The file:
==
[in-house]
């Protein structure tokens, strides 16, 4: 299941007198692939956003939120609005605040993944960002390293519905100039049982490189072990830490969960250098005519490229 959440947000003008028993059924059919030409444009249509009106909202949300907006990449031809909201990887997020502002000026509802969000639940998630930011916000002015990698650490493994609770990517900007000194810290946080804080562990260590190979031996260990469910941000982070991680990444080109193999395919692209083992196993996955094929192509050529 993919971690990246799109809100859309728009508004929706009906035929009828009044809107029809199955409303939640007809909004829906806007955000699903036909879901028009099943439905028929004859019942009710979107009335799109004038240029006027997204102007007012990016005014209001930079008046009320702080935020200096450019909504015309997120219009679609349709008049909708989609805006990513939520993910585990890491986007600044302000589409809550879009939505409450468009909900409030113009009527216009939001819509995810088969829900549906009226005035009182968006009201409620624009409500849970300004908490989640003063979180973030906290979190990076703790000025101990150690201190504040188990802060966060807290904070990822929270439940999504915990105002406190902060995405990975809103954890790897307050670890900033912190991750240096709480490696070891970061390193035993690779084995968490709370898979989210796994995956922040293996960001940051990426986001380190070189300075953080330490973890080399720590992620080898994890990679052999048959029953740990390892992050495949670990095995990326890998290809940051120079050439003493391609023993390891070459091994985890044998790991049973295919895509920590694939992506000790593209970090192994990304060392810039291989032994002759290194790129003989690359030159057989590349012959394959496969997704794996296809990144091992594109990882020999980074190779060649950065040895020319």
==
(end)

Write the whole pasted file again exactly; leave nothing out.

[in-house]
């Protein structure tokens, strides 16, 4: 299941007198692939956003939120609005605040993944960002390293519905100039049982490189072990830490969960250098005519490229 959440947000003008028993059924059919030409444009249509009106909202949300907006990449031809909201990887997020502002000026509802969000639940998630930011916000002015990698650490493994609770990517900007000194810290946080804080562990260590190979031996260990469910941000982070991680990444080109193999395919692209083992196993996955094929192509050529 993919971690990246799109809100859309728009508004929706009906035929009828009044809107029809199955409303939640007809909004829906806007955000699903036909879901028009099943439905028929004859019942009710979107009335799109004038240029006027997204102007007012990016005014209001930079008046009320702080935020200096450019909504015309997120219009679609349709008049909708989609805006990513939520993910585990890491986007600044302000589409809550879009939505409450468009909900409030113009009527216009939001819509995810088969829900549906009226005035009182968006009201409620624009409500849970300004908490989640003063979180973030906290979190990076703790000025101990150690201190504040188990802060966060807290904070990822929270439940999504915990105002406190902060995405990975809103954890790897307050670890900033912190991750240096709480490696070891970061390193035993690779084995968490709370898979989210796994995956922040293996960001940051990426986001380190070189300075953080330490973890080399720590992620080898994890990679052999048959029953740990390892992050495949670990095995990326890998290809940051120079050439003493391609023993390891070459091994985890044998790991049973295919895509920590694939992506000790593209970090192994990304060392810039291989032994002759290194790129003989690359030159057989590349012959394959496969997704794996296809990144091992594109990882020999980074190779060649950065040895020319």